Scientific Visualization with Python
A super quick crash course

Seismo-Live: http://seismo-live.org

Authors:

This notebook introduces some basic plotting examples using matplotlib.

In [1]:
#we need the following packages, always execute this cell at the beginning

#plots inside the notebook
%matplotlib inline

#you can use these libraries by refering to their appreviation plt., np. or pd.
#basic plotting library
import matplotlib.pyplot as plt

#scientifc computing library
import numpy as np

#data analysis tool
import pandas as pd

Reading in your data

To handle data in python we first have to read it in.

Simple ascii/txt/csv files.

loadtxt by numpy

In [2]:
#read in a seismogram
#4 columns with 
#time North-South East-West Up-Down
time, ns, ew, ud = np.loadtxt('data/station_1.dat').T
print(time)
print(ns)
[1.490116e-08 2.500002e-02 5.000002e-02 ... 1.599000e+02 1.599250e+02
 1.599500e+02]
[0.00794364 0.00824447 0.00853784 ... 0.00865288 0.00865299 0.00865258]

usefull parameters for loadtxt:

  • comments : The characters or list of characters used to indicate the start of a comment; default: ‘#’.
  • skiprows : Skip the first skiprows lines; default: 0.
  • usecols : Which columns to read, with 0 being the first. For example, usecols = (1,4,5) will extract the 2nd, 5th and 6th columns. The default, None, results in all columns being read.
In [3]:
#in action: we only need the time series and the North-South component
time, ns = np.loadtxt('data/station_1.dat', usecols=(0,1)).T
print(time)
print(ns)
[1.490116e-08 2.500002e-02 5.000002e-02 ... 1.599000e+02 1.599250e+02
 1.599500e+02]
[0.00794364 0.00824447 0.00853784 ... 0.00865288 0.00865299 0.00865258]

read_csv by pandas

much faster than loadtxt, in particular for large files

In [4]:
#read it in without any specifications
data_pd = pd.read_csv('data/station_1.dat')
print (data_pd)
     # Broadband (3D) simulated ground motion for 1992 Landers EQ
0                                                    #           
1                                        # Station: luc          
2                            #    longitude: -116.61250          
3                               #    latitude: 34.56900          
4             #    closest distance to fault (km): 1.42          
...                                                 ...          
6409  1.598500e+02\t8.652060e-03\t3.179460e-02\t-9.2...          
6410  1.598750e+02\t8.652000e-03\t3.179530e-02\t-9.2...          
6411  1.599000e+02\t8.652880e-03\t3.179580e-02\t-9.2...          
6412  1.599250e+02\t8.652990e-03\t3.179550e-02\t-9.2...          
6413  1.599500e+02\t8.652580e-03\t3.179440e-02\t-9.2...          

[6414 rows x 1 columns]

It reads in everything!

So we have to set a couple of parameters. Possible parameters that we can set:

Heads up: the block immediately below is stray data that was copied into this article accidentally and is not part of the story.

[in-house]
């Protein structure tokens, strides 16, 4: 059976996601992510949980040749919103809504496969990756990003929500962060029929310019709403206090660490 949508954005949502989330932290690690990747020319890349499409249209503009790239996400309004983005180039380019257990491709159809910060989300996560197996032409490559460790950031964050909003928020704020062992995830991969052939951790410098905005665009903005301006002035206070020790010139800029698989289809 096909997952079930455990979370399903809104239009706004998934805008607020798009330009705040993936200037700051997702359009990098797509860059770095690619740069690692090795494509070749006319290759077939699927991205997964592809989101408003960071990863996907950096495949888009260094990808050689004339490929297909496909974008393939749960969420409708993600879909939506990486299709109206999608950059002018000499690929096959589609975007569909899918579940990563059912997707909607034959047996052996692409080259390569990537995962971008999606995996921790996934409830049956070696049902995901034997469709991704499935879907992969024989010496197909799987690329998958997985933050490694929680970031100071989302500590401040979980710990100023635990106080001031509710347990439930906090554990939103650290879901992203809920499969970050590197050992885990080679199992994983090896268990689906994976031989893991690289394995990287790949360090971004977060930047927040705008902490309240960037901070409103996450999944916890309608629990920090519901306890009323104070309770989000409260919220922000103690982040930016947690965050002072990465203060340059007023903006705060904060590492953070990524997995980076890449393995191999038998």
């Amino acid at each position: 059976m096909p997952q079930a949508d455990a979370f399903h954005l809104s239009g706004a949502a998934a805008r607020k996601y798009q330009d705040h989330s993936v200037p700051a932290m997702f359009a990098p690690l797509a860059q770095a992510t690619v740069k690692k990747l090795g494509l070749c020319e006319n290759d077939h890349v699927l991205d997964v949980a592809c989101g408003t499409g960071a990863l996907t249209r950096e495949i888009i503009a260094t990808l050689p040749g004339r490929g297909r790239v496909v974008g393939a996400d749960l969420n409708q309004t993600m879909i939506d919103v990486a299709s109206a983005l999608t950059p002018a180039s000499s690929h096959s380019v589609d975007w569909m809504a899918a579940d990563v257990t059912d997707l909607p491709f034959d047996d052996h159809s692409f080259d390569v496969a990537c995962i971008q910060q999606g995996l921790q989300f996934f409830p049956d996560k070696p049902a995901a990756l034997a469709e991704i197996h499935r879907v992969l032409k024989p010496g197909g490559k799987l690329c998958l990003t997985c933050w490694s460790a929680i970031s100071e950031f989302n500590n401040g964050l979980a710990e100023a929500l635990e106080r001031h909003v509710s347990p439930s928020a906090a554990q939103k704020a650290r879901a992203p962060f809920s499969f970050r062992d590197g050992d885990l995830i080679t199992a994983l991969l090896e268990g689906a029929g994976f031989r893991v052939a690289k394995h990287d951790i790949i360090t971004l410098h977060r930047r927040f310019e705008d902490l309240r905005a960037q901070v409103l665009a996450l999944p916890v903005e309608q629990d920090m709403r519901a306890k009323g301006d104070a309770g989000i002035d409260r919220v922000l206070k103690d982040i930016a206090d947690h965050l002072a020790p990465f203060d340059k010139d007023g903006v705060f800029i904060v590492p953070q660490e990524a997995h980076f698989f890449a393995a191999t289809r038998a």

• sep : string; delimiter to use; default ‘,’
  • header : integer or list of integers; row number(s) to use as the column names and the start of the data
  • names : List of column names to use. If file contains no header row, then you should explicitly pass header=None; array-like; default None.
  • usecols : Return a subset of the columns; array-like or callable; default None.
  • skiprows : Line numbers to skip (0-indexed) or number of lines to skip (int) at the start of the file; list-like or integer or callable; default None.

... and many more: full list available at https://pandas.pydata.org/pandas-docs/stable/generated/pandas.read_csv.html

Let's try this again:

In [5]:
#files uses tab-seperation, so we'll let read_csv know
#names can be used for header names, header can also be read in but now we're skipping them with comment='#'
data_pd = pd.read_csv('data/station_1.dat', sep = '\t', comment='#', names=['time','NS','EW', 'UD'])
print (data_pd)
              time        NS        EW        UD
0     1.490116e-08  0.007944 -0.000750 -0.015390
1     2.500002e-02  0.008244 -0.000600 -0.015707
2     5.000002e-02  0.008538 -0.000434 -0.016018
3     7.500002e-02  0.008838 -0.000254 -0.016323
4     1.000000e-01  0.009148 -0.000065 -0.016622
...            ...       ...       ...       ...
6394  1.598500e+02  0.008652  0.031795 -0.000928
6395  1.598750e+02  0.008652  0.031795 -0.000928
6396  1.599000e+02  0.008653  0.031796 -0.000928
6397  1.599250e+02  0.008653  0.031795 -0.000928
6398  1.599500e+02  0.008653  0.031794 -0.000928

[6399 rows x 4 columns]

Now we can nicely refer to our data with:

In [6]:
print('time')
print (data_pd['time'])
time
0       1.490116e-08
1       2.500002e-02
2       5.000002e-02
3       7.500002e-02
4       1.000000e-01
            ...     
6394    1.598500e+02
6395    1.598750e+02
6396    1.599000e+02
6397    1.599250e+02
6398    1.599500e+02
Name: time, Length: 6399, dtype: float64

Other data formats

There are other possibilties to read in your data when it's not in ascii format.

For example, we will later use netcdf-based data formats in the second tutorial.

More packages for handling data input:

  • netcdf4 package (Network Common Data Form)
  • read in hdf with panda (Hierarchical Data Format)

What kind of data format are you using?

Plotting your data - Simple Plots

Matplotlib is a widely used plotting library that we will use here for our first simple plots.

  1. Single Figures
  2. Axis labels, titles
  3. Subplots
  4. Styles
  5. Scatter plots
  6. Other types of plots
  7. How to save your plots